Frank Waln, a Lakota hip-hop artist from He Dog…
Your history books (lies)
Your holidays (lies)
Thanksgiving lies and Columbus Day
Tell me why I know more than the teacher
Tell me why I know more than the preacher
Tell me why you think the red man is red
Stained with the blood from the land you bled
Tell me why you think the red man is dead
What Makes a Mountain, Hill or Prairie ‘Sacred’ for Native Americans
The sacredness of the pipeline site
At different national and international venues, Lakota leader Dave Archambault Jr. has stated that the Lakota view the area near the potential construction of the Dakota Access Pipeline as both a “sacred place” and a “burial site,” or as both a place set aside from human presence and a place of human reverence.
Lakota scholar Vine Deloria Jr. described the “sacred stones” in North Dakota in his book “The World We Used to Live In” as having the ability of “forewarning of events to come.”
Deloria described how Lakota religious leaders went to these stones in the early morning to read their messages. Deloria shared the experiences of an Episcopal minister from 1919.
“A rock of this kind was formerly on Medicine Hill near Cannon Ball Sub-station…. Old Indians came to me… and said that the lightning would strike someone in camp that day, for a picture (wowapi) on this holy rock indicated such an event…. And the lightning did strike a tent in camp and nearly killed a woman…. I have known several similar things, equally foretelling events to come, I can not account for it.”
Deloria explained that it was “birds, directed by the spirit of the place, [that] do the actual sketching of the pictures.” The Lakota named this area Ínyanwakagapi for the large stones that served as oracles for their people. The Americans renamed it Cannonball.
“The struggle of man against power is the struggle of memory against forgetting.” —Milan Kundera, The Book of Laughter and Forgetting
Five Lessons from Standing Rock
I had heard and read of this mind virus years ago:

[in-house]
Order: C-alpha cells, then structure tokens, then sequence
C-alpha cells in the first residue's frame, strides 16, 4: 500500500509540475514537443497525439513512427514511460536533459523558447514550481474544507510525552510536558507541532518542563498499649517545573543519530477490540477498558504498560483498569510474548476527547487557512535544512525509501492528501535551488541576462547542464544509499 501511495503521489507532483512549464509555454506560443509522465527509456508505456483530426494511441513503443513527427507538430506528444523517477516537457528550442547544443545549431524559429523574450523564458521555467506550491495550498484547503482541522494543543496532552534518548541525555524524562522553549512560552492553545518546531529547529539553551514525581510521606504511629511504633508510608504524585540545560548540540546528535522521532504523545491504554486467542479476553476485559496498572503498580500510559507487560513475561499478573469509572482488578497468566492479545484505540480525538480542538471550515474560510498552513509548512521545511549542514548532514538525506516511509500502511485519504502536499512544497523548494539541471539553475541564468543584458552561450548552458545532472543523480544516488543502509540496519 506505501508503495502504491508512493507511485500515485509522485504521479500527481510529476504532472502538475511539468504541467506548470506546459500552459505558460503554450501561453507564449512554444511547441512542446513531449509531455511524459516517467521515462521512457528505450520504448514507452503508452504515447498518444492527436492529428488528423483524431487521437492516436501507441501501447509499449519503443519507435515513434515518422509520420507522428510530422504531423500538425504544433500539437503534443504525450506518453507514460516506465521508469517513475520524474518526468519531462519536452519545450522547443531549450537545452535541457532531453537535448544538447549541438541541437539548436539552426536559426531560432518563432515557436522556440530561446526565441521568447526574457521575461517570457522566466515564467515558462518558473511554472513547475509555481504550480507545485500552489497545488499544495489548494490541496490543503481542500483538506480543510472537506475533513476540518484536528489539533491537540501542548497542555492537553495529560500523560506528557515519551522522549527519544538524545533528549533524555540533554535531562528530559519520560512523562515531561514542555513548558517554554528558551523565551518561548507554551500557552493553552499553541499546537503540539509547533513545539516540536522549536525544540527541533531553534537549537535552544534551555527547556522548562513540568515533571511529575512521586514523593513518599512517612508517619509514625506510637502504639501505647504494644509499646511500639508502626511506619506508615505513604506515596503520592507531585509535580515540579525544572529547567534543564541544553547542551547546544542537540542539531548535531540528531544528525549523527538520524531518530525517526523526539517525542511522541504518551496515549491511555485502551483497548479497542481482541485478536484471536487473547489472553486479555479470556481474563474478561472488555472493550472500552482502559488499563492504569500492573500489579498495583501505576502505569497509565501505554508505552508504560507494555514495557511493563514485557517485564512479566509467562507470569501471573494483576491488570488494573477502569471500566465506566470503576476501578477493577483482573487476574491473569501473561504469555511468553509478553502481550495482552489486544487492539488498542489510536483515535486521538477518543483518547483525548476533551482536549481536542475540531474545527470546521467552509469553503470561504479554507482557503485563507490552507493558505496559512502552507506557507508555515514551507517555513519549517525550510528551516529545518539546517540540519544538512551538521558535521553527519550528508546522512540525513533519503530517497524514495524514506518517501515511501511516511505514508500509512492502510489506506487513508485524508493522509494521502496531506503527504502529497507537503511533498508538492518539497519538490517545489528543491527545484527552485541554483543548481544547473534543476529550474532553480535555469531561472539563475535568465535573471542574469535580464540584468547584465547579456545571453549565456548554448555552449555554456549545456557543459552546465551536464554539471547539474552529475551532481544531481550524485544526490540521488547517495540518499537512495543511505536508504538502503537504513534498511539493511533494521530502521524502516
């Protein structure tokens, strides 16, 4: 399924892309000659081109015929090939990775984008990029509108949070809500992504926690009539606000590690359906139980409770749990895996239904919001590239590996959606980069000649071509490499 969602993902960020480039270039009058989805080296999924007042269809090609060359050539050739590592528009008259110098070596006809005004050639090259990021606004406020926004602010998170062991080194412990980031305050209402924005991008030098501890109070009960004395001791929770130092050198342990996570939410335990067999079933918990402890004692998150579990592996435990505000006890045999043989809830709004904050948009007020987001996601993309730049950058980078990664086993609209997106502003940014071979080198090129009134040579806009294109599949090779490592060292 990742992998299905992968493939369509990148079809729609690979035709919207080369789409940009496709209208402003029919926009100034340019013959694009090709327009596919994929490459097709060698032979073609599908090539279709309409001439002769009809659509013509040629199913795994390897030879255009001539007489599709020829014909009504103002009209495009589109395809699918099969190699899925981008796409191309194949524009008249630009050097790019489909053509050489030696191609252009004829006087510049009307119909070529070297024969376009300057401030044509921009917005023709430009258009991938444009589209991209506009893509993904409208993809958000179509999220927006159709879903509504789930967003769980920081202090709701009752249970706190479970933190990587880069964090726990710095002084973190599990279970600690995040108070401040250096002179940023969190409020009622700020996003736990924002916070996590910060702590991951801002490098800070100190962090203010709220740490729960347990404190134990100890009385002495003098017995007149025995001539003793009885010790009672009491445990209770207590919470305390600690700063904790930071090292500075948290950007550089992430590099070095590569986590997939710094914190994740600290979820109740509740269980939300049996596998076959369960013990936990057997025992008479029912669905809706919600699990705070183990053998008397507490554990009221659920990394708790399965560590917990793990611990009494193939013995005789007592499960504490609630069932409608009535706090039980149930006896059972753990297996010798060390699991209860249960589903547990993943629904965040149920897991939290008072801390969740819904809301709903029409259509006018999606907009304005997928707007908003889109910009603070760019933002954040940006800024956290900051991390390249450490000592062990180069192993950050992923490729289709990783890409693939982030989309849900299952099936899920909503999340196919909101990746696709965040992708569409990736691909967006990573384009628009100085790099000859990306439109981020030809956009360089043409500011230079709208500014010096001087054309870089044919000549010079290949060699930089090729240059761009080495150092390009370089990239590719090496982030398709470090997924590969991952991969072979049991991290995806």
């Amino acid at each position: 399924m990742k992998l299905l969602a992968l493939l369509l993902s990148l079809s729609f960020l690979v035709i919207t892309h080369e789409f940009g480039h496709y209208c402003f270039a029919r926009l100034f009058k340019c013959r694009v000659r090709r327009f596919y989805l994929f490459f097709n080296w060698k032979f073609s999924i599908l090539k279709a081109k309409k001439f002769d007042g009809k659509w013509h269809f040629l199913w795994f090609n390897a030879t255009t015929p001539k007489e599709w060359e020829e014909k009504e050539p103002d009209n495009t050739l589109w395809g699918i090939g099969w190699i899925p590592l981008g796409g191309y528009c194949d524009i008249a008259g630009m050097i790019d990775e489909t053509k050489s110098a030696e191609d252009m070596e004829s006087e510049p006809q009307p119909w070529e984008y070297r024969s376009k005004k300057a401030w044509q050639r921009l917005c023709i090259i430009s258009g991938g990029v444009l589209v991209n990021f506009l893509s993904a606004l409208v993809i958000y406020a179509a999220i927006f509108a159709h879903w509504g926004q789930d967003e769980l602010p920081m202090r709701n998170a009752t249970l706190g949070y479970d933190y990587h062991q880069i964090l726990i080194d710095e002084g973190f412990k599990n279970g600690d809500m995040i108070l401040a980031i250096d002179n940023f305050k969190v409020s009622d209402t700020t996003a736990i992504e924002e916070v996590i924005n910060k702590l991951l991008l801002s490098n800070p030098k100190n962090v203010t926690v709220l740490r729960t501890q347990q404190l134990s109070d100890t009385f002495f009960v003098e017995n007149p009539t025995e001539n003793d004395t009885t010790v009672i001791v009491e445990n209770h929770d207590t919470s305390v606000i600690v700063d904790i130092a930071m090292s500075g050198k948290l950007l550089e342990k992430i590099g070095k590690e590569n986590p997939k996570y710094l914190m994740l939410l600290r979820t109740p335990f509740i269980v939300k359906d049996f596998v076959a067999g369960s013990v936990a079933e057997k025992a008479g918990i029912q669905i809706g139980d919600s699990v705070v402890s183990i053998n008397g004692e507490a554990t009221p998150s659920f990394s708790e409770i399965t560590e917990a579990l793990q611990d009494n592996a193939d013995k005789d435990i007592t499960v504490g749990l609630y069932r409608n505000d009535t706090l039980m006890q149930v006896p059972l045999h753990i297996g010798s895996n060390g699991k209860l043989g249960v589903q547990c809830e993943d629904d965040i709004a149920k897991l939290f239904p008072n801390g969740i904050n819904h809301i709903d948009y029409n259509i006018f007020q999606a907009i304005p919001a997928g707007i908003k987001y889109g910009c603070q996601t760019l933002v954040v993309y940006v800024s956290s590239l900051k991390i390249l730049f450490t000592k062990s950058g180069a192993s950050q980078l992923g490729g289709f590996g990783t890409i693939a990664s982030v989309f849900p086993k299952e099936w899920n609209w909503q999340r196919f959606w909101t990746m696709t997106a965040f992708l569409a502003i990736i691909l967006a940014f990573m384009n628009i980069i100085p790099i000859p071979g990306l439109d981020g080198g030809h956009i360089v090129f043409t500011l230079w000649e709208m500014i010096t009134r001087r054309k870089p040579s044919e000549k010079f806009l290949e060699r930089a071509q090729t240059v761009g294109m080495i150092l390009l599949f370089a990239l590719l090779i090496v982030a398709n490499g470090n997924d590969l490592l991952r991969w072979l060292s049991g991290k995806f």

The Wetiko Virus
We did not think of the great open plains, the beautiful rolling hills, and the winding streams with tangled growth as “wild.” Only to the White man was nature a “wilderness” and only to him was the land infested by “wild” animals and “savage” people. To us it was tame. Earth was bountiful and we were surrounded with the blessings of the Great Mystery. Not until the hairy man from the east came and with brutal frenzy heaped injustices upon us and the families we loved was it “wild” for us.
~ Luther Standing Bear, Land of the Spotted Eagle6
Wetiko is an Algonquin word for a cannibalistic spirit that is driven by greed, excess, and selfish consumption (in Ojibwa it is windigo, wintiko in Powhatan). It deludes its host into believing that cannibalizing the life-force of others (others in the broad sense, including animals and other forms of Gaian life) is a logical and morally upright way to live. (Think of the political climate in the USA)
In his now classic book Columbus and Other Cannibals, Native American historian Jack D. Forbes describes how there was a commonly-held belief among many Indigenous communities that the European colonialists were so chronically and uniformly infected with wetiko that it must be a defining characteristic of the culture from which they came. Examining the history of these cultures, Forbes laments, “Tragically, the history of the world for the past 2,000 years is, in great part, the story of the epidemiology of the wetiko disease.”7
“Wetiko,” a Native American word, simply means “a diabolically wicked person or spirit who terrorizes others by means of evil acts.”
Dispelling Wetiko HERE
[You may have noticed this but the MIX emag/blog has closed its doors. We had a good run for three years, but with too many other pressing commitments, it was time to let that blog go… xox to all who read it… Trace]